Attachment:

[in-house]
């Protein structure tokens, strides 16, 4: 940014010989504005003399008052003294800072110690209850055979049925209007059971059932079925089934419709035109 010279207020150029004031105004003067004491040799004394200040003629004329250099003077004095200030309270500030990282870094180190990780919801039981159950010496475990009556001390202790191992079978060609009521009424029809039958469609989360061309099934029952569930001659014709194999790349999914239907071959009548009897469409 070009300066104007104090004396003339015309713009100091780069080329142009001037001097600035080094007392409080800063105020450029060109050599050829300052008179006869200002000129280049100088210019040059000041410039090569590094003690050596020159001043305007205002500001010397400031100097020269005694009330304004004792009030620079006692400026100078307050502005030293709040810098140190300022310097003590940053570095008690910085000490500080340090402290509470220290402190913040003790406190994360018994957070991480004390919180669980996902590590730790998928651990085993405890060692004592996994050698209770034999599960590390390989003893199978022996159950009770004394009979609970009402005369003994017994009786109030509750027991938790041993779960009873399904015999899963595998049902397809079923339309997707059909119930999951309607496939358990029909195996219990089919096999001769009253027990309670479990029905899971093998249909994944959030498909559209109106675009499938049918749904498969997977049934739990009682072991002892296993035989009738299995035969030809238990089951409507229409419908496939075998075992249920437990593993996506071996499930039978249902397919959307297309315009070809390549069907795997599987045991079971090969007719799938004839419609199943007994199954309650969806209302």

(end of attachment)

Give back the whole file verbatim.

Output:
[in-house]
């Protein structure tokens, strides 16, 4: 940014010989504005003399008052003294800072110690209850055979049925209007059971059932079925089934419709035109 010279207020150029004031105004003067004491040799004394200040003629004329250099003077004095200030309270500030990282870094180190990780919801039981159950010496475990009556001390202790191992079978060609009521009424029809039958469609989360061309099934029952569930001659014709194999790349999914239907071959009548009897469409 070009300066104007104090004396003339015309713009100091780069080329142009001037001097600035080094007392409080800063105020450029060109050599050829300052008179006869200002000129280049100088210019040059000041410039090569590094003690050596020159001043305007205002500001010397400031100097020269005694009330304004004792009030620079006692400026100078307050502005030293709040810098140190300022310097003590940053570095008690910085000490500080340090402290509470220290402190913040003790406190994360018994957070991480004390919180669980996902590590730790998928651990085993405890060692004592996994050698209770034999599960590390390989003893199978022996159950009770004394009979609970009402005369003994017994009786109030509750027991938790041993779960009873399904015999899963595998049902397809079923339309997707059909119930999951309607496939358990029909195996219990089919096999001769009253027990309670479990029905899971093998249909994944959030498909559209109106675009499938049918749904498969997977049934739990009682072991002892296993035989009738299995035969030809238990089951409507229409419908496939075998075992249920437990593993996506071996499930039978249902397919959307297309315009070809390549069907795997599987045991079971090969007719799938004839419609199943007994199954309650969806209302």